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Hangman Heydrich

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"Hangman Heydrich"

By Thomas C. Cauthen

Reinhard Tristan Eugen Heydrich was born on March 7, 1904, in Halle an der Salle, Germany. His father, Bruno, and his mother, Elizabeth, were both heavily involved in music. His father founded the Halle Conservatory of Music and was an accomplished opera singer, but he was also an anti-Semitist. His mother was a pianist, and young Tristan was trained seriously on the violin. He grew to be an expert violinist and had a passion for the violin throughout life. As a young boy, Heydrich grew up in a large home, and his family enjoyed an elevated social status. Heydrich did suffer from schoolyard bullying because of his devout Catholic faith in a primarily Protestant community. He was also rumored to have a Jewish ancestry, but this is disputed by today's scholars. He was teased persistently because of his extremely high pitched voice. He had a natural talent for athletics and was self-driven academically. He was sullen and withdrawn because of frequent beatings from his mother and the teasing of his peers.

By the age of 16, Heyrich joined a local anti-Semitic organization and was involved with violently opposing Communists. Since he was tall, blond, and blue eyed, he subscribed to the increasingly popular theory that he was racially superior to all other races. This also made him a prime candidate for the forthcoming Nazi Party. When he turned 18, he joined the small but elite German Navy. He had to join for the free education that would be provided because his family had lost all of their wealth in the economic depression following Germany's defeat in World War One. He was still teased because of his high voice and passion for classical music. His appearance was also gangly and awkward because he was now over six feet tall, and he was skinny and not well built. An intense drive propelled Heydrich, and he was promoted to the rank of second lieutenant by 1926. He served as a signals officer under the famed Admiral Wilhelm Canaris. At this time, Heydrich developed a profound interest in women and pursued them with tremendous vigor. After numerous relationships, he was accused of having sex with the daughter of a shipyard director. He was forced to resign his naval commission in 1931 for "conduct unbecoming to an officer and a gentleman."

In 1931, Heyrich joined the Nazi Party. He was chosen to be a member of the SS because of his racial characteristics. The head of the SS, Heinrich Himmler, was seeking someone to build an SS intelligence service. A friend gave Himmler Heydrich's name. Himmler interviewed Heydrich for just twenty minutes before hiring him. The two became friends instantly. Heydrich also married his fiancй Lina von Osten at this time. This signaled a major turning point in the life of Heydrich.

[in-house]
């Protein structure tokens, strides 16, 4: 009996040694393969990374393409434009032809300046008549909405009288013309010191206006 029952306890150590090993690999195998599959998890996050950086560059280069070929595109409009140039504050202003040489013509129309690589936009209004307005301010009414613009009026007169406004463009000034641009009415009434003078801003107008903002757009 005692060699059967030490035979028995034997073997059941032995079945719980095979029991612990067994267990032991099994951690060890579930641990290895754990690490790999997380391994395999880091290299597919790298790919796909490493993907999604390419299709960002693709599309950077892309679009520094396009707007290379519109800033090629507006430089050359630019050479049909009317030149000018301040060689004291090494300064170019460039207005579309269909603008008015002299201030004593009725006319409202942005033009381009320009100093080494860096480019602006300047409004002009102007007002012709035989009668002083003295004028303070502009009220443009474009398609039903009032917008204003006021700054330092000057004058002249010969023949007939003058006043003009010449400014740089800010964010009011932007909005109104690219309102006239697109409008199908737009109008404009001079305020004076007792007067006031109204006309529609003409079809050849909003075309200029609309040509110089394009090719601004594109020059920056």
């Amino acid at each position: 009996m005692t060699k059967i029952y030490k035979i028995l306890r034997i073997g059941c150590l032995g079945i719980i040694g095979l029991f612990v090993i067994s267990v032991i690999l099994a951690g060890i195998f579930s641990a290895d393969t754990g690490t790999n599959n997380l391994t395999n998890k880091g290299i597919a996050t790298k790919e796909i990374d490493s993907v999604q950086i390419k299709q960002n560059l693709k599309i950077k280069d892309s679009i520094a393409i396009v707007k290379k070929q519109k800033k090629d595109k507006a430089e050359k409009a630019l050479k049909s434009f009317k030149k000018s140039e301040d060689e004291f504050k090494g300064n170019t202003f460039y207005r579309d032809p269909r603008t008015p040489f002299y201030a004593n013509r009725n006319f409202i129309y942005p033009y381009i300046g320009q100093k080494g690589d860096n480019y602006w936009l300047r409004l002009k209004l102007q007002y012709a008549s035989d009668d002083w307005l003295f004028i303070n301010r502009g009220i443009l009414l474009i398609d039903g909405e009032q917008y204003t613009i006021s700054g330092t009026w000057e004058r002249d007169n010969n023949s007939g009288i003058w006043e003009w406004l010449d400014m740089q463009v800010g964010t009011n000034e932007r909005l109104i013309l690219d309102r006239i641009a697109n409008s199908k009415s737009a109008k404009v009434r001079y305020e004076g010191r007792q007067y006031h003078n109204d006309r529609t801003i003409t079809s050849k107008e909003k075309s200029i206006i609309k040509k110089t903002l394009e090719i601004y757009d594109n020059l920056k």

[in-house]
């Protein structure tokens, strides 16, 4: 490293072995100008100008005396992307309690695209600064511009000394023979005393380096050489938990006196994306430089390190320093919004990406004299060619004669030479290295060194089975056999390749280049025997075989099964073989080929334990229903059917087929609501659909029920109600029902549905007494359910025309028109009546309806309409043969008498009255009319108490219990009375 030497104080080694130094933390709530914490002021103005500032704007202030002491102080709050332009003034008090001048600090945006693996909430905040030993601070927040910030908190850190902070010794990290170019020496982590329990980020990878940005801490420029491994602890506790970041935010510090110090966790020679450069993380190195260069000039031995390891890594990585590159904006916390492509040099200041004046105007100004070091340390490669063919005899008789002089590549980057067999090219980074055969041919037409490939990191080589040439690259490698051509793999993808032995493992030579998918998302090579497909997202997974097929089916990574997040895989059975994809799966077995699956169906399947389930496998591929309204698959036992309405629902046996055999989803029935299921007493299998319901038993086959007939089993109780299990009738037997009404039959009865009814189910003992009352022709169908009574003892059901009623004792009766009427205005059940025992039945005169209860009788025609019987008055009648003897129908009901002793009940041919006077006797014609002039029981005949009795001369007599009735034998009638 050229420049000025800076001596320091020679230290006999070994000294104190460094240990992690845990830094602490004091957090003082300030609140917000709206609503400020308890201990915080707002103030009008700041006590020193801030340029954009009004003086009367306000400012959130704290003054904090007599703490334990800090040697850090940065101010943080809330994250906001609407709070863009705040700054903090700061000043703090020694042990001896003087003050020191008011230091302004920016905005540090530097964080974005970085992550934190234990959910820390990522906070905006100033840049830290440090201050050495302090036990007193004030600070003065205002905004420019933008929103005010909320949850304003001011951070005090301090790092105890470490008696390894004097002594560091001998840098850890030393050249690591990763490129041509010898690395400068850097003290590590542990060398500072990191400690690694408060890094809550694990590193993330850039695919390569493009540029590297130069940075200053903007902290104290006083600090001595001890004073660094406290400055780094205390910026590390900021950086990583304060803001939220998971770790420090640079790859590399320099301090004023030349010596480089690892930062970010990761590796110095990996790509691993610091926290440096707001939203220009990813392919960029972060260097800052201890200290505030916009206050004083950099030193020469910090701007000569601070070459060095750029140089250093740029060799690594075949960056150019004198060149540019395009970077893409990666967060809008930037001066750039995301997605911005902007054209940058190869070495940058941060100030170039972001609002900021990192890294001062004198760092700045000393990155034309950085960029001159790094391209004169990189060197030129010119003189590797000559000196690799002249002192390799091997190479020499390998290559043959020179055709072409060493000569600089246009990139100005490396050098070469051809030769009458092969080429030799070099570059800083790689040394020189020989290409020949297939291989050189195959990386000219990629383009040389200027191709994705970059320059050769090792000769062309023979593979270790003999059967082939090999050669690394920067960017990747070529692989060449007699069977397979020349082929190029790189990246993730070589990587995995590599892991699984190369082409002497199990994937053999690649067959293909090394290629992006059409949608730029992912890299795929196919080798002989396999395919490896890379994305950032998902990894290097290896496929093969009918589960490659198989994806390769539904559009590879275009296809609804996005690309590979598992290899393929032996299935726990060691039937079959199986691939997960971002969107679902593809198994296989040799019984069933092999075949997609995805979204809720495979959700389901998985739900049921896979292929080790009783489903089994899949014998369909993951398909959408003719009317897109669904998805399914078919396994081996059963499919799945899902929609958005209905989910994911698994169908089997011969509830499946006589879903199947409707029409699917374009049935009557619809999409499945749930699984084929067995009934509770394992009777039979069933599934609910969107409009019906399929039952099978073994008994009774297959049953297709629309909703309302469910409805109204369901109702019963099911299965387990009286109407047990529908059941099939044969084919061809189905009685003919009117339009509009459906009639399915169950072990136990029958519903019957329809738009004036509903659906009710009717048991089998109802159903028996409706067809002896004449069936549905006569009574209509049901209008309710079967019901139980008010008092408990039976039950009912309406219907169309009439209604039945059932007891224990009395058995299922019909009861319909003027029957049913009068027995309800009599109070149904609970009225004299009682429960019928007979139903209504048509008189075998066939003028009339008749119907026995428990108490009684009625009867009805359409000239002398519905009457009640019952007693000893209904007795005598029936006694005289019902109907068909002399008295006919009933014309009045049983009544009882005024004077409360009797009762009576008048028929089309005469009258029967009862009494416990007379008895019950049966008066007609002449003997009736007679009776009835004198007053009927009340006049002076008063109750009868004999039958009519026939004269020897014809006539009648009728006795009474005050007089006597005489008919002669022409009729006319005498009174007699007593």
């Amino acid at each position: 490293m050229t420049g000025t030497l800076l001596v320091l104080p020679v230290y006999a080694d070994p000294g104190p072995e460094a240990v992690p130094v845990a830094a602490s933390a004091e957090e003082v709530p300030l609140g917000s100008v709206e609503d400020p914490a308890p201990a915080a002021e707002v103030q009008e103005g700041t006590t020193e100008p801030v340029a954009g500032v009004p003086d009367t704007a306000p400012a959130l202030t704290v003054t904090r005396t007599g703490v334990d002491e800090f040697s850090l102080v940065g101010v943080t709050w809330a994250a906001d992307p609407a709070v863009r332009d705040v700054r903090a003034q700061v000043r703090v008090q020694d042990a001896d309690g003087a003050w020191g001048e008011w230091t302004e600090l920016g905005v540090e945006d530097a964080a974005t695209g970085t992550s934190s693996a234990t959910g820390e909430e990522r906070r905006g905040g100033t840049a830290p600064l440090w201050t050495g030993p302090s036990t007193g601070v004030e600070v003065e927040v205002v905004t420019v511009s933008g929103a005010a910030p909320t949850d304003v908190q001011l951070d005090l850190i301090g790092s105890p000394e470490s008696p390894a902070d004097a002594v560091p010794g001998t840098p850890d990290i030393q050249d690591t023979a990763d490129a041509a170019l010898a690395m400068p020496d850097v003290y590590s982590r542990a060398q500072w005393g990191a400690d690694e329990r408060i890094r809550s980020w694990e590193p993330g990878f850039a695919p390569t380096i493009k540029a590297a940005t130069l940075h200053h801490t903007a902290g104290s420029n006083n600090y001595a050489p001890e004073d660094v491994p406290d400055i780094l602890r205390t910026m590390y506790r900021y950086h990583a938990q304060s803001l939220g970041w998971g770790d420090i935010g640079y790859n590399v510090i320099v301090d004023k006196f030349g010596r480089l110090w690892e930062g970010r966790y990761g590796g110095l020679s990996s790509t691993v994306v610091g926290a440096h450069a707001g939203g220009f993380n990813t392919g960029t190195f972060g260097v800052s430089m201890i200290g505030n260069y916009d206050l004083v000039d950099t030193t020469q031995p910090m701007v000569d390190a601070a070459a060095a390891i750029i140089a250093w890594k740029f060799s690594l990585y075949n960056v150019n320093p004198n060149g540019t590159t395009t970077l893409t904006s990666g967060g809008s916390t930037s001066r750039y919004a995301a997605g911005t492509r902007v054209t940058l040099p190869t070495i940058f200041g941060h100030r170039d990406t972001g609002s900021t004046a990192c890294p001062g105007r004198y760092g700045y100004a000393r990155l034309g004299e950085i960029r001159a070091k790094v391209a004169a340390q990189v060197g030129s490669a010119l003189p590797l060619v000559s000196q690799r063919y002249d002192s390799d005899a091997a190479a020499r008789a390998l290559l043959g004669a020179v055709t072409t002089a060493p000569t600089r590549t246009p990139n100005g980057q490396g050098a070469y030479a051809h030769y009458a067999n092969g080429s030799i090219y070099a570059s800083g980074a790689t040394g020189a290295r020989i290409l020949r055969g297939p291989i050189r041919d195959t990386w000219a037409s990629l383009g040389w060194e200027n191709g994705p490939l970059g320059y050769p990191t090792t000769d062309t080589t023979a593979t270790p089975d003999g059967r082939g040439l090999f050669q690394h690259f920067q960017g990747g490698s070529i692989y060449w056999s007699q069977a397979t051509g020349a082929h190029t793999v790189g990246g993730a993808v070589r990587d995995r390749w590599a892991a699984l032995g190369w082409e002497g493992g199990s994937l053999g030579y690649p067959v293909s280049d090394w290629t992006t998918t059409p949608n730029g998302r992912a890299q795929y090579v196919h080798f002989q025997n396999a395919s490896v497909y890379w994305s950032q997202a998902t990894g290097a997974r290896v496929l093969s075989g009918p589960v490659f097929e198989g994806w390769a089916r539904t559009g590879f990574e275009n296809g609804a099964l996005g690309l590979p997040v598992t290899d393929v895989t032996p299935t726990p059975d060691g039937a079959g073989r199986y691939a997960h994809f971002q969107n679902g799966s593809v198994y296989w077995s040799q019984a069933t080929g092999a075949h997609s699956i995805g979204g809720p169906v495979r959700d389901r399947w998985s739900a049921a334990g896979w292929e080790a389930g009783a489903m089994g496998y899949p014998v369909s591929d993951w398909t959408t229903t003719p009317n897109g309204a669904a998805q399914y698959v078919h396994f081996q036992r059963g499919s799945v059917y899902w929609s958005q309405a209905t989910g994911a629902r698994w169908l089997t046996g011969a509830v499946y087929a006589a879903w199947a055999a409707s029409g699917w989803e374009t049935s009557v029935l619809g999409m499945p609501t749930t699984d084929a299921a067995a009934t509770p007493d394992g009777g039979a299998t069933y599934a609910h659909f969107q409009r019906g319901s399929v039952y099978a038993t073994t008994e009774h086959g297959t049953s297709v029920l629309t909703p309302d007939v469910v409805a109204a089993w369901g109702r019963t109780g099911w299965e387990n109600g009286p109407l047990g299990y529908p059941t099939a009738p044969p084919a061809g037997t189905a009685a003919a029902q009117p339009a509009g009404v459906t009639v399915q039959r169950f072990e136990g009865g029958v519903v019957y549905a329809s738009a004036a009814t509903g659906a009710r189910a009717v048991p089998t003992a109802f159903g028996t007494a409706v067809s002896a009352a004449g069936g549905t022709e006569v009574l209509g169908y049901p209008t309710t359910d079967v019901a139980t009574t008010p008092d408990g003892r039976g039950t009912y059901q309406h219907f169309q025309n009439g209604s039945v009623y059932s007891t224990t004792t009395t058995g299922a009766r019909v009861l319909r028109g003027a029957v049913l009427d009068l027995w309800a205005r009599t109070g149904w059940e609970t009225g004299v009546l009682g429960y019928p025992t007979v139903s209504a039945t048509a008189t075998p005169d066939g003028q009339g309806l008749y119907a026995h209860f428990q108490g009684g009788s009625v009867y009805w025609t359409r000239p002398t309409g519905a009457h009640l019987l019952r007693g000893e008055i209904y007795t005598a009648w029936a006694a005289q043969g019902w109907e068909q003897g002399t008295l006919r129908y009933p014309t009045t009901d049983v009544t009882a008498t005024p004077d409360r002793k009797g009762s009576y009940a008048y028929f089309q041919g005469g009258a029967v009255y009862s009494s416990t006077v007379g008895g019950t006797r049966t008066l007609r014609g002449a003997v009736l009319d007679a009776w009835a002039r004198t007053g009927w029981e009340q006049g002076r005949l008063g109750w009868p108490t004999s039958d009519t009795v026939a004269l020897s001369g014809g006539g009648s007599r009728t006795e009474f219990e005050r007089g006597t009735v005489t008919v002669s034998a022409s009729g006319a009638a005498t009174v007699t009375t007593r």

He began at a small desk with just a typewriter. His determination and diligence soon landed him a promotion to SS Major by December of 1931. By March of 1933, he was promoted to SS Brigadier General. Heydrich had built a powerful intelligence organization that possessed dossiers on almost every member of the Nazi Party.

Rumors about Heydrich's Jewish ancestry had again surfaced. Himmler and Hitler had a meeting about what to do with Heydrich. Himmler said he should be expelled from the SS, so Hitler had a private interview with Heydrich. Hitler described him as "a highly gifted but also very dangerous man, whose gifts the movement had to retain...extremely useful; for he would eternally grateful to us that we had kept him and not expelled him and would obey blindly."

In 1933, Dachau opened and Heydrich helped to oversee the mass arrests of Communists, trade unionists, Catholic politicians, and others who opposed Hitler's regime. By April of 1934, Himmler had assumed the command of the Gestapo and appointed Heydrich to be second in command. Heydrich actually controlled the day to day operations of the Gestapo. Two months later, Heydrich prepared the list of SA leaders that were going to be murdered during the Night of Long Knives. Through the next few years Himmler and Heydrich preceded to kill all people who spoke out against the Reich.

On November 9-10, 1938, Kristallnacht occurred. These were the first widespread attacks on the Jewish people. 25,000 Jewish men were sent to concentration camps on Heydrich's orders. From then on, just the name of Reinhard Heydrich in sighted fear among the Jewish people. Many members of the Nazi Party were also afraid of him because he had no friends except those in the upper echelons of the SS.

After the invasion of Poland in September of 1939, Heydrich formed the Einzatzgruppen. He instructed them to shoot all of Poland's politicians, leading citizens, clergy, aristocracy, and professionals. Poland had a population of about two million Jews. Most of



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